The 16th U.S. President
First Term: 1861-1864
Second Term: 1865-1865
- John C. Breckinridge (Southern Democratic Party)
- John Bell (Constitutional Union Party)
- Stephen A. Douglas (Democratic Party)
- Hannibal Hamlin (1861–1865)
- Andrew Johnson (1865) - becomes President after Lincoln is assassinated in 1865.
Secretary of State:
- William H. Seward (1861–1865)
Secretary of the Treasury:
- Salmon P. Chase (1861–1864)
- William P. Fessenden (1864–1865)
- Hugh McCulloch (1865)
Secretary of War:
- Simon Cameron (1861–1862)
- Edwin M. Stanton (1862–1865)
- Edward Bates (1861–1864)
- James Speed (1864–1865)
America At This Time
- Seven states (Alabama, Florida, Georgia, Louisiana, Mississippi, South Carolina and Texas) seceded from the Union as a response of Lincoln getting elected. Eleven total states secede from the Union during the Civil War.
- The Emancipation Proclamation was put into effect on January 1, 1863. This law set free all slaves in the Confederacy (and Deep South).
- The Civil War is dividing the nation up into the North (Union) and the South (Confederacy). The war lasts from 1861 to 1865.
First Inaugural Address (March 4, 1861)
- "I have no purpose, directly or indirectly, to interfere with the institution of slavery in the States where it exists. I believe I have no lawful right to do so, and I have no inclination to do so."
Gettysburg Address (November 19, 1863)
- "Now we are engaged in a great civil war, testing whether that nation, or any nation so conceived and so dedicated, can long endure."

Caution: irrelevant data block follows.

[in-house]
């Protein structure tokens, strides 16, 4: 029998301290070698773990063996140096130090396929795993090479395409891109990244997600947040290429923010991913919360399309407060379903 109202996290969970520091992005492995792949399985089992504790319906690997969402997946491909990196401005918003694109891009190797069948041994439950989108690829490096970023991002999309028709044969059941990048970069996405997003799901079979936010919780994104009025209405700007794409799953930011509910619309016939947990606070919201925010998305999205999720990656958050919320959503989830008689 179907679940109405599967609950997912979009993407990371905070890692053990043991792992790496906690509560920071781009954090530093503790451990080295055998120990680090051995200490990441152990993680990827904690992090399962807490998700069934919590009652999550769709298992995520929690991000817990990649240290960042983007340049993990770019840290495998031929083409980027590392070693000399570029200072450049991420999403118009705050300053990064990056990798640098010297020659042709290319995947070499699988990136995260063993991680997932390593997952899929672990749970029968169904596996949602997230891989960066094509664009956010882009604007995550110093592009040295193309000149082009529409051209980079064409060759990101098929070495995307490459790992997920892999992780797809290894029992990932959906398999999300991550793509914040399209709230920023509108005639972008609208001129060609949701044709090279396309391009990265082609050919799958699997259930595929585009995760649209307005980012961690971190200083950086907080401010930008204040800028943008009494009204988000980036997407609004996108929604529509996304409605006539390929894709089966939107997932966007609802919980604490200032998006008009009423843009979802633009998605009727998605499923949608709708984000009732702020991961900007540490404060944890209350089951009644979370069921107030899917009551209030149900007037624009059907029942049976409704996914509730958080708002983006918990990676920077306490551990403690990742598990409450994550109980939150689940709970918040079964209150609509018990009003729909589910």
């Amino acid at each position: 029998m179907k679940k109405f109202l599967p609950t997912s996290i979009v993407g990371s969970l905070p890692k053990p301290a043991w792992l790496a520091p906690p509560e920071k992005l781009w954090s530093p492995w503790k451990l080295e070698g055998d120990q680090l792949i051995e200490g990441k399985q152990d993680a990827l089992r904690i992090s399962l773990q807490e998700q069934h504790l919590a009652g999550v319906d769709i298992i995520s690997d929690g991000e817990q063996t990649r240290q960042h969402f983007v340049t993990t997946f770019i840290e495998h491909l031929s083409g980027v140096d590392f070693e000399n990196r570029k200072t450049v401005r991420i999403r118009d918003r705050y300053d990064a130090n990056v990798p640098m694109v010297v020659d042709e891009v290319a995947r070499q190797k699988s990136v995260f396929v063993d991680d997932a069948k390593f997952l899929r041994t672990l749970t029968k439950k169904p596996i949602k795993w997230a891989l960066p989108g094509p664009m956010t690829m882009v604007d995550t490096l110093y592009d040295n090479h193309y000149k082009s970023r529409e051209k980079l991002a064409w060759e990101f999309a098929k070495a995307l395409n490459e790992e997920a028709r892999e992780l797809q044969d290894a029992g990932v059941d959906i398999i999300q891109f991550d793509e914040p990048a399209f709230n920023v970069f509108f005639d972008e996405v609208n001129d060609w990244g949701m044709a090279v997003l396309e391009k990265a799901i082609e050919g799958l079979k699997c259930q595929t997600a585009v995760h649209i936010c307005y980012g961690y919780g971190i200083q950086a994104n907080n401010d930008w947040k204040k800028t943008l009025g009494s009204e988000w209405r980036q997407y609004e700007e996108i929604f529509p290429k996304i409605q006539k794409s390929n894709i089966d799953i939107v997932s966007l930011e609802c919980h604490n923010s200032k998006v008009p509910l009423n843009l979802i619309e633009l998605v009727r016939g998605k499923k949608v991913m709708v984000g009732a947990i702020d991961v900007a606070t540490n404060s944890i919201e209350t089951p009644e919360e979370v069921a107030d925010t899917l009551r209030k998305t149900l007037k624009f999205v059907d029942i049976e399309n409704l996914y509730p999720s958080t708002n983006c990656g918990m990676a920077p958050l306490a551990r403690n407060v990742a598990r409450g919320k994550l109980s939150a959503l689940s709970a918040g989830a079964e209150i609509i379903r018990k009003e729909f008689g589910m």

House Divided Speech (June 16, 1858)
- "A house divided against itself cannot stand. I believe this government cannot endure, permanently, half slave and half free. I do not expect the Union to be dissolved — I do not expect the house to fall — but I do expect it will cease to be divided. It will become all one thing or all the other. Either the opponents of slavery will arrest the further spread of it, and place it where the public mind shall rest in the belief that it is in the course of ultimate extinction; or its advocates will push it forward, till it shall become lawful in all the States, old as well as new — North as well as South."
- End slavery in the United States.
- End the Civil War.
- Bring the Confederacy back into the Union.
- Prevent French and British intervention in the Civil War.
- Legal Tender Act of 1862 (issue flat currency, called "greenbacks" or paper money that was not backed by gold and silver) to help pay for the Civil War.
- Morrill Act (makes higher education possible).
- Homestead Act of 1862 (make federal land grants available to people).